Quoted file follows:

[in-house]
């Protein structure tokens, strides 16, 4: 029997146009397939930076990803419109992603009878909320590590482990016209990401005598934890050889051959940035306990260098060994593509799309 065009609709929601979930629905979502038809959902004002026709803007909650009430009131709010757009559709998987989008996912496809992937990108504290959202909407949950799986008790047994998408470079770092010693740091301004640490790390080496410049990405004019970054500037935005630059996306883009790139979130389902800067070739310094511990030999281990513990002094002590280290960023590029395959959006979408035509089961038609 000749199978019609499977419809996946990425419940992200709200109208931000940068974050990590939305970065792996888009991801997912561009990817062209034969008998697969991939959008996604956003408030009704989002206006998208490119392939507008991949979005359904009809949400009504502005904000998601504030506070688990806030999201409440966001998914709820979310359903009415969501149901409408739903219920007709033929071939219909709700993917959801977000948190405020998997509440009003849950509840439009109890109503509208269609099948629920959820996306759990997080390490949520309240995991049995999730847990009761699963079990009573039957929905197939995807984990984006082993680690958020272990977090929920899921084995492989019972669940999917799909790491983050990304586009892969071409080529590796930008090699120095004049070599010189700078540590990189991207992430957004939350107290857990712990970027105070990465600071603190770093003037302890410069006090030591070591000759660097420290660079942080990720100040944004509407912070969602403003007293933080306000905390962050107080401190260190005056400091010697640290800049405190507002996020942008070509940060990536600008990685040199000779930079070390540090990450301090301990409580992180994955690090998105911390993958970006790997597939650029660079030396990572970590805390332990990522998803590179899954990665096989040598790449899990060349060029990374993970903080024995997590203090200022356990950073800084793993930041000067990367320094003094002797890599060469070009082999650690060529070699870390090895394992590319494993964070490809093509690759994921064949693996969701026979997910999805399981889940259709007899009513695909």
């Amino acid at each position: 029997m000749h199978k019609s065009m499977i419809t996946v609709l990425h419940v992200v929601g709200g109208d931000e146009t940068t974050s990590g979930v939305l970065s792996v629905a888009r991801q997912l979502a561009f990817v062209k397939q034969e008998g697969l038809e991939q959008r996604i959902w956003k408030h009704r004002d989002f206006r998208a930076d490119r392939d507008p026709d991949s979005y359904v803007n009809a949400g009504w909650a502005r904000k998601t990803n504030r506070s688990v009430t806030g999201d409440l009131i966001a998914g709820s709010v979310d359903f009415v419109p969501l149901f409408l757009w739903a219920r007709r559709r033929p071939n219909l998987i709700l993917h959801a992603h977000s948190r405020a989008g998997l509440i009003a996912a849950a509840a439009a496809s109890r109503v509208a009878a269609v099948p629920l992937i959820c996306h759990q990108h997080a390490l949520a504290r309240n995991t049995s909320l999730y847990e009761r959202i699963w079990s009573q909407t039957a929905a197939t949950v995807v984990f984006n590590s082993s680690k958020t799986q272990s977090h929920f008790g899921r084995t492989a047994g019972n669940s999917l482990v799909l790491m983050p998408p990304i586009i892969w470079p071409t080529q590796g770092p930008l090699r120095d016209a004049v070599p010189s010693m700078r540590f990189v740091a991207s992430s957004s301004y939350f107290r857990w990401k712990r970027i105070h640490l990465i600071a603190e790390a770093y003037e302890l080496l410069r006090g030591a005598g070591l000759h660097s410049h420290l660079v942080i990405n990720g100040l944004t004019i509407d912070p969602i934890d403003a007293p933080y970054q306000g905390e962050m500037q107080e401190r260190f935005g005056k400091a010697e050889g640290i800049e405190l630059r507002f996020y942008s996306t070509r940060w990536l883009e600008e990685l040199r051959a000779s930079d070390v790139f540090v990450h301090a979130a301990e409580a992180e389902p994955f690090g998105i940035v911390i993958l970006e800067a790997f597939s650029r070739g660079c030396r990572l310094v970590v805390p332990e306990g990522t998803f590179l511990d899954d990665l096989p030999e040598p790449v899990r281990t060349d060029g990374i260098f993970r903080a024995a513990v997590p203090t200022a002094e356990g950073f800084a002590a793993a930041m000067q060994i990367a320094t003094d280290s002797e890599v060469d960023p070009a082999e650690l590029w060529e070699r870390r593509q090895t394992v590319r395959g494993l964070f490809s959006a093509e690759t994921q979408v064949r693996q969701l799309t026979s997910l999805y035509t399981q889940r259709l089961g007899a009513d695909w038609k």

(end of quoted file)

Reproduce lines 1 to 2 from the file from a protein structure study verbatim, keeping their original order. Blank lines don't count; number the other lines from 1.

[in-house]
């Protein structure tokens, strides 16, 4: 029997146009397939930076990803419109992603009878909320590590482990016209990401005598934890050889051959940035306990260098060994593509799309 065009609709929601979930629905979502038809959902004002026709803007909650009430009131709010757009559709998987989008996912496809992937990108504290959202909407949950799986008790047994998408470079770092010693740091301004640490790390080496410049990405004019970054500037935005630059996306883009790139979130389902800067070739310094511990030999281990513990002094002590280290960023590029395959959006979408035509089961038609 000749199978019609499977419809996946990425419940992200709200109208931000940068974050990590939305970065792996888009991801997912561009990817062209034969008998697969991939959008996604956003408030009704989002206006998208490119392939507008991949979005359904009809949400009504502005904000998601504030506070688990806030999201409440966001998914709820979310359903009415969501149901409408739903219920007709033929071939219909709700993917959801977000948190405020998997509440009003849950509840439009109890109503509208269609099948629920959820996306759990997080390490949520309240995991049995999730847990009761699963079990009573039957929905197939995807984990984006082993680690958020272990977090929920899921084995492989019972669940999917799909790491983050990304586009892969071409080529590796930008090699120095004049070599010189700078540590990189991207992430957004939350107290857990712990970027105070990465600071603190770093003037302890410069006090030591070591000759660097420290660079942080990720100040944004509407912070969602403003007293933080306000905390962050107080401190260190005056400091010697640290800049405190507002996020942008070509940060990536600008990685040199000779930079070390540090990450301090301990409580992180994955690090998105911390993958970006790997597939650029660079030396990572970590805390332990990522998803590179899954990665096989040598790449899990060349060029990374993970903080024995997590203090200022356990950073800084793993930041000067990367320094003094002797890599060469070009082999650690060529070699870390090895394992590319494993964070490809093509690759994921064949693996969701026979997910999805399981889940259709007899009513695909």